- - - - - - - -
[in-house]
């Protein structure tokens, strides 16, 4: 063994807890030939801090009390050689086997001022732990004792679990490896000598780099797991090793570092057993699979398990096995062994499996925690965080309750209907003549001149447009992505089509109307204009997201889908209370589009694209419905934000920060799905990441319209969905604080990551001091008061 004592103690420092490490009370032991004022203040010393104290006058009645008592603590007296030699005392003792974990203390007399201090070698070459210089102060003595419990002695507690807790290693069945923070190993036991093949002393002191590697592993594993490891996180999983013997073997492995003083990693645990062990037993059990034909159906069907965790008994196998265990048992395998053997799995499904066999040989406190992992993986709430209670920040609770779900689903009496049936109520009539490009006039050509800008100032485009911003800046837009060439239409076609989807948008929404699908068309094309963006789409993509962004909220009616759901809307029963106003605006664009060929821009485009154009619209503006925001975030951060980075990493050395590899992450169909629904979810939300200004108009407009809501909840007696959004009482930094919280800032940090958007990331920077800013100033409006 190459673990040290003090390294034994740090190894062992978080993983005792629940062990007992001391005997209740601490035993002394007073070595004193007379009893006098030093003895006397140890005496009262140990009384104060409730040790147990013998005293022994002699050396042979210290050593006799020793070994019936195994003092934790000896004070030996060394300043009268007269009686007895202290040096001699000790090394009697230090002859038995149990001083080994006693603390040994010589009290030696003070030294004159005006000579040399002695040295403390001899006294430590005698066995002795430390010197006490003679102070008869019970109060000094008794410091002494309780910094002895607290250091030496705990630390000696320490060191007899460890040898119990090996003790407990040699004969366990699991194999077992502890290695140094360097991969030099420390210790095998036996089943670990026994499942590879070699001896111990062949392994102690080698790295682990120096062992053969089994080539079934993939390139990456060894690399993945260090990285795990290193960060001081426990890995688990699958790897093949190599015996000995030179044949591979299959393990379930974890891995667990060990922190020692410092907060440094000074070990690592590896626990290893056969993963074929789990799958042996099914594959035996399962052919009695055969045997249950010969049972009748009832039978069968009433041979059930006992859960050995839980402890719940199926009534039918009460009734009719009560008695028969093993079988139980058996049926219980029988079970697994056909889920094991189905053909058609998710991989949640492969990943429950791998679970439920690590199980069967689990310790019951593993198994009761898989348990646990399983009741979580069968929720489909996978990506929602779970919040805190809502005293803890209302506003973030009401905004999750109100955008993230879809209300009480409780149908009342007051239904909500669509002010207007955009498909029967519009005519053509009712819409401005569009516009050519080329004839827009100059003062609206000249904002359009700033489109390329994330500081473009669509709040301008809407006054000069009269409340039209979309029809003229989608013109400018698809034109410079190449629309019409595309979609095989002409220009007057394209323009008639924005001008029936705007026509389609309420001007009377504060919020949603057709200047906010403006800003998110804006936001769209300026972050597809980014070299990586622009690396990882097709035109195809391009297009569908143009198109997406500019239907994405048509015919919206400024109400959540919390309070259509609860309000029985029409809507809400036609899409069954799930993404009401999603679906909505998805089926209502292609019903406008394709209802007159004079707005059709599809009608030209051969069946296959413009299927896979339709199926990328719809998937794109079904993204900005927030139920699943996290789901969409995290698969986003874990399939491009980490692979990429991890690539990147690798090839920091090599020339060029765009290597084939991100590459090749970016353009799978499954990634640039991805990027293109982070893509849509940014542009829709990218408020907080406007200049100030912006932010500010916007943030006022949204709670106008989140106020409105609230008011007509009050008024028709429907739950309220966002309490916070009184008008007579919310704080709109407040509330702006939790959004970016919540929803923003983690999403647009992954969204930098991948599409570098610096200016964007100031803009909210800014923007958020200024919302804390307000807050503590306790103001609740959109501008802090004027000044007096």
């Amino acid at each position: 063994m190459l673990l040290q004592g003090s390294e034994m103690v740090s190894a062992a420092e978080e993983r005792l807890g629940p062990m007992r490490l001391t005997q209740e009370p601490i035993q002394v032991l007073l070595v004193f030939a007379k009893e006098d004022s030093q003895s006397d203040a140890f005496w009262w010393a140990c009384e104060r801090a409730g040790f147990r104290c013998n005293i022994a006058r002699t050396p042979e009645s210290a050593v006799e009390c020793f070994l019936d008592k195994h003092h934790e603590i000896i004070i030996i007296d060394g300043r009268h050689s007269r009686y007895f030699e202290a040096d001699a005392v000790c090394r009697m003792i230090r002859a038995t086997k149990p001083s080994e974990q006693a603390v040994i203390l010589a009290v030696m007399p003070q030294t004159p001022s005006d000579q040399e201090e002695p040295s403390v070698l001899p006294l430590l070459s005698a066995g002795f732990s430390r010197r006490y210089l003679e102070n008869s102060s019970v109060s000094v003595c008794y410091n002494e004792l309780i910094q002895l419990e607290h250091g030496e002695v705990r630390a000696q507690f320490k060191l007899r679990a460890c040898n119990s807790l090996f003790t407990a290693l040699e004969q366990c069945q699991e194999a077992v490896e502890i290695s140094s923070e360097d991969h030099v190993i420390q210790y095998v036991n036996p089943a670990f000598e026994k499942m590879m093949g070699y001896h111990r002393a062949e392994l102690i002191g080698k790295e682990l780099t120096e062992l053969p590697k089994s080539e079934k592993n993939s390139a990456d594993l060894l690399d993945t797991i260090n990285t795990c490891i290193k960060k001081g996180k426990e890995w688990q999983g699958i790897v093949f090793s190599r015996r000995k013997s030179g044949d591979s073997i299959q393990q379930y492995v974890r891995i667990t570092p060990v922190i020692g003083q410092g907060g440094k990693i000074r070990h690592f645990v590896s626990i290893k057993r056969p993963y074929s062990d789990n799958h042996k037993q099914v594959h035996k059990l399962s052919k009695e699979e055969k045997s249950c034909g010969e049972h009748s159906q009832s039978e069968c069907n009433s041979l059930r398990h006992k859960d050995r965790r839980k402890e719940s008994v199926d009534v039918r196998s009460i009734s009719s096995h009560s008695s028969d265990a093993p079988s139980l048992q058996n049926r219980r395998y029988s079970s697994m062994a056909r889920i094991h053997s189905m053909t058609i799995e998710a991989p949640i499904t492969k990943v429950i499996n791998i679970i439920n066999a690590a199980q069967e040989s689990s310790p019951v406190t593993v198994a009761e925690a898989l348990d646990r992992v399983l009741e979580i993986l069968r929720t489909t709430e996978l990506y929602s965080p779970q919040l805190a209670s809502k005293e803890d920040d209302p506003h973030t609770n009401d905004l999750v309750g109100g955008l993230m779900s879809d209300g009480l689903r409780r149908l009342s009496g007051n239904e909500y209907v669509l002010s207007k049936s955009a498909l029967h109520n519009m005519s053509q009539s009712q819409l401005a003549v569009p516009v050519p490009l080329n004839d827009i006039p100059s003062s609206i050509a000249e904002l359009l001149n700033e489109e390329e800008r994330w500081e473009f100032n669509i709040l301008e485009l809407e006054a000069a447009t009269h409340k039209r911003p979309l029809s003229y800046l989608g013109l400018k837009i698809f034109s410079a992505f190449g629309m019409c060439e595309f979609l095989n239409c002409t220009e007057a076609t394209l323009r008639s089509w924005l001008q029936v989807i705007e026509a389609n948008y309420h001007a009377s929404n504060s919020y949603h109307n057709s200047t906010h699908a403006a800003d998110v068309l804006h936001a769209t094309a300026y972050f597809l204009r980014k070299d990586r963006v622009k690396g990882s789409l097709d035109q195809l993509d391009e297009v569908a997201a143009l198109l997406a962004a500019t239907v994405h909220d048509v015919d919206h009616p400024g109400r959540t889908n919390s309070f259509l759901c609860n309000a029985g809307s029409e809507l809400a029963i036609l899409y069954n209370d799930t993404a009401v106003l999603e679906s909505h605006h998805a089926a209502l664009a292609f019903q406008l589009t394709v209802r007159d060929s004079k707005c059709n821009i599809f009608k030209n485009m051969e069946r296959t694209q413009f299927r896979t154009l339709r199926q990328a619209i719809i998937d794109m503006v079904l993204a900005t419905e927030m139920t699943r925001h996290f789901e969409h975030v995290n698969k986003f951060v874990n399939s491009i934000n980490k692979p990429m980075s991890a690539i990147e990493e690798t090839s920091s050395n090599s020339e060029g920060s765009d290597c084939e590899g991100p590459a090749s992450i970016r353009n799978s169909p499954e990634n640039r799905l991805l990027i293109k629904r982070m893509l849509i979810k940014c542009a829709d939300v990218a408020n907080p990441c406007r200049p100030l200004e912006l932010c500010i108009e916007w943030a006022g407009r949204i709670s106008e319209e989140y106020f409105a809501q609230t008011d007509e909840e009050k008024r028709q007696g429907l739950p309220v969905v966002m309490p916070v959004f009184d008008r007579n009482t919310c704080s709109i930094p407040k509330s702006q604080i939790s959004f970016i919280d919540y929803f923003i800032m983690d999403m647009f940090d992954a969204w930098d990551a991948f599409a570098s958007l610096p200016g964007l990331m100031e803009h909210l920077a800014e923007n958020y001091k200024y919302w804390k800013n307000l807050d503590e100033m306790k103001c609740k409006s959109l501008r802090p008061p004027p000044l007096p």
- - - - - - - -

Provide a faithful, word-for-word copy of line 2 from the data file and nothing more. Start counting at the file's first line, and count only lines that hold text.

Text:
């Protein structure tokens, strides 16, 4: 063994807890030939801090009390050689086997001022732990004792679990490896000598780099797991090793570092057993699979398990096995062994499996925690965080309750209907003549001149447009992505089509109307204009997201889908209370589009694209419905934000920060799905990441319209969905604080990551001091008061 004592103690420092490490009370032991004022203040010393104290006058009645008592603590007296030699005392003792974990203390007399201090070698070459210089102060003595419990002695507690807790290693069945923070190993036991093949002393002191590697592993594993490891996180999983013997073997492995003083990693645990062990037993059990034909159906069907965790008994196998265990048992395998053997799995499904066999040989406190992992993986709430209670920040609770779900689903009496049936109520009539490009006039050509800008100032485009911003800046837009060439239409076609989807948008929404699908068309094309963006789409993509962004909220009616759901809307029963106003605006664009060929821009485009154009619209503006925001975030951060980075990493050395590899992450169909629904979810939300200004108009407009809501909840007696959004009482930094919280800032940090958007990331920077800013100033409006 190459673990040290003090390294034994740090190894062992978080993983005792629940062990007992001391005997209740601490035993002394007073070595004193007379009893006098030093003895006397140890005496009262140990009384104060409730040790147990013998005293022994002699050396042979210290050593006799020793070994019936195994003092934790000896004070030996060394300043009268007269009686007895202290040096001699000790090394009697230090002859038995149990001083080994006693603390040994010589009290030696003070030294004159005006000579040399002695040295403390001899006294430590005698066995002795430390010197006490003679102070008869019970109060000094008794410091002494309780910094002895607290250091030496705990630390000696320490060191007899460890040898119990090996003790407990040699004969366990699991194999077992502890290695140094360097991969030099420390210790095998036996089943670990026994499942590879070699001896111990062949392994102690080698790295682990120096062992053969089994080539079934993939390139990456060894690399993945260090990285795990290193960060001081426990890995688990699958790897093949190599015996000995030179044949591979299959393990379930974890891995667990060990922190020692410092907060440094000074070990690592590896626990290893056969993963074929789990799958042996099914594959035996399962052919009695055969045997249950010969049972009748009832039978069968009433041979059930006992859960050995839980402890719940199926009534039918009460009734009719009560008695028969093993079988139980058996049926219980029988079970697994056909889920094991189905053909058609998710991989949640492969990943429950791998679970439920690590199980069967689990310790019951593993198994009761898989348990646990399983009741979580069968929720489909996978990506929602779970919040805190809502005293803890209302506003973030009401905004999750109100955008993230879809209300009480409780149908009342007051239904909500669509002010207007955009498909029967519009005519053509009712819409401005569009516009050519080329004839827009100059003062609206000249904002359009700033489109390329994330500081473009669509709040301008809407006054000069009269409340039209979309029809003229989608013109400018698809034109410079190449629309019409595309979609095989002409220009007057394209323009008639924005001008029936705007026509389609309420001007009377504060919020949603057709200047906010403006800003998110804006936001769209300026972050597809980014070299990586622009690396990882097709035109195809391009297009569908143009198109997406500019239907994405048509015919919206400024109400959540919390309070259509609860309000029985029409809507809400036609899409069954799930993404009401999603679906909505998805089926209502292609019903406008394709209802007159004079707005059709599809009608030209051969069946296959413009299927896979339709199926990328719809998937794109079904993204900005927030139920699943996290789901969409995290698969986003874990399939491009980490692979990429991890690539990147690798090839920091090599020339060029765009290597084939991100590459090749970016353009799978499954990634640039991805990027293109982070893509849509940014542009829709990218408020907080406007200049100030912006932010500010916007943030006022949204709670106008989140106020409105609230008011007509009050008024028709429907739950309220966002309490916070009184008008007579919310704080709109407040509330702006939790959004970016919540929803923003983690999403647009992954969204930098991948599409570098610096200016964007100031803009909210800014923007958020200024919302804390307000807050503590306790103001609740959109501008802090004027000044007096």